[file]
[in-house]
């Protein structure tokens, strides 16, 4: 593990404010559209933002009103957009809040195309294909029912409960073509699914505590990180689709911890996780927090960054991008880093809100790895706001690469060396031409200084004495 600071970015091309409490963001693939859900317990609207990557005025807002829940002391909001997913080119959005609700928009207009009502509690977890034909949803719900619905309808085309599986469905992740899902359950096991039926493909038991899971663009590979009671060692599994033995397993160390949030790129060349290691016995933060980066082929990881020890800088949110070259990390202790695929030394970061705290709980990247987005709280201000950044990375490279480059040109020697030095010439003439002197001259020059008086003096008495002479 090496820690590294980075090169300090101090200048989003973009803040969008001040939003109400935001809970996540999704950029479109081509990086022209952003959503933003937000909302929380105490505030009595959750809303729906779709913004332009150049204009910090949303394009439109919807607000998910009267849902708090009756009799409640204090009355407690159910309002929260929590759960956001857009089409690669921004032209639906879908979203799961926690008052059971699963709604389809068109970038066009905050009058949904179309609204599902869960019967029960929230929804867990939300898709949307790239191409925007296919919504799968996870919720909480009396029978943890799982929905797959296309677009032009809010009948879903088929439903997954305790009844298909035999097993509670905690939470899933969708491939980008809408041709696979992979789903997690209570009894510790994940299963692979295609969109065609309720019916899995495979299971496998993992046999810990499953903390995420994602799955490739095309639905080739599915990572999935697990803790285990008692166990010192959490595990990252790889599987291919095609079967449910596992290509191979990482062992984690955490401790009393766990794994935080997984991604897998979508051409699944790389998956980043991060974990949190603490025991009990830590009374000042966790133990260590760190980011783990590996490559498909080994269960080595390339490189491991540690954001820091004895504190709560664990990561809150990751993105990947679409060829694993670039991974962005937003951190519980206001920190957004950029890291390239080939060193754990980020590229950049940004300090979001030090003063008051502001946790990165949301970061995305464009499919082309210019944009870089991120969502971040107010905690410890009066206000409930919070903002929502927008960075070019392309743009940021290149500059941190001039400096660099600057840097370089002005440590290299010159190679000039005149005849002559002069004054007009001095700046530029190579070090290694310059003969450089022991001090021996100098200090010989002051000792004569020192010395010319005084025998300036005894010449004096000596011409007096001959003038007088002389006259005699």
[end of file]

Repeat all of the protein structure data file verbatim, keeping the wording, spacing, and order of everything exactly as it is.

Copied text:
[in-house]
């Protein structure tokens, strides 16, 4: 593990404010559209933002009103957009809040195309294909029912409960073509699914505590990180689709911890996780927090960054991008880093809100790895706001690469060396031409200084004495 600071970015091309409490963001693939859900317990609207990557005025807002829940002391909001997913080119959005609700928009207009009502509690977890034909949803719900619905309808085309599986469905992740899902359950096991039926493909038991899971663009590979009671060692599994033995397993160390949030790129060349290691016995933060980066082929990881020890800088949110070259990390202790695929030394970061705290709980990247987005709280201000950044990375490279480059040109020697030095010439003439002197001259020059008086003096008495002479 090496820690590294980075090169300090101090200048989003973009803040969008001040939003109400935001809970996540999704950029479109081509990086022209952003959503933003937000909302929380105490505030009595959750809303729906779709913004332009150049204009910090949303394009439109919807607000998910009267849902708090009756009799409640204090009355407690159910309002929260929590759960956001857009089409690669921004032209639906879908979203799961926690008052059971699963709604389809068109970038066009905050009058949904179309609204599902869960019967029960929230929804867990939300898709949307790239191409925007296919919504799968996870919720909480009396029978943890799982929905797959296309677009032009809010009948879903088929439903997954305790009844298909035999097993509670905690939470899933969708491939980008809408041709696979992979789903997690209570009894510790994940299963692979295609969109065609309720019916899995495979299971496998993992046999810990499953903390995420994602799955490739095309639905080739599915990572999935697990803790285990008692166990010192959490595990990252790889599987291919095609079967449910596992290509191979990482062992984690955490401790009393766990794994935080997984991604897998979508051409699944790389998956980043991060974990949190603490025991009990830590009374000042966790133990260590760190980011783990590996490559498909080994269960080595390339490189491991540690954001820091004895504190709560664990990561809150990751993105990947679409060829694993670039991974962005937003951190519980206001920190957004950029890291390239080939060193754990980020590229950049940004300090979001030090003063008051502001946790990165949301970061995305464009499919082309210019944009870089991120969502971040107010905690410890009066206000409930919070903002929502927008960075070019392309743009940021290149500059941190001039400096660099600057840097370089002005440590290299010159190679000039005149005849002559002069004054007009001095700046530029190579070090290694310059003969450089022991001090021996100098200090010989002051000792004569020192010395010319005084025998300036005894010449004096000596011409007096001959003038007088002389006259005699």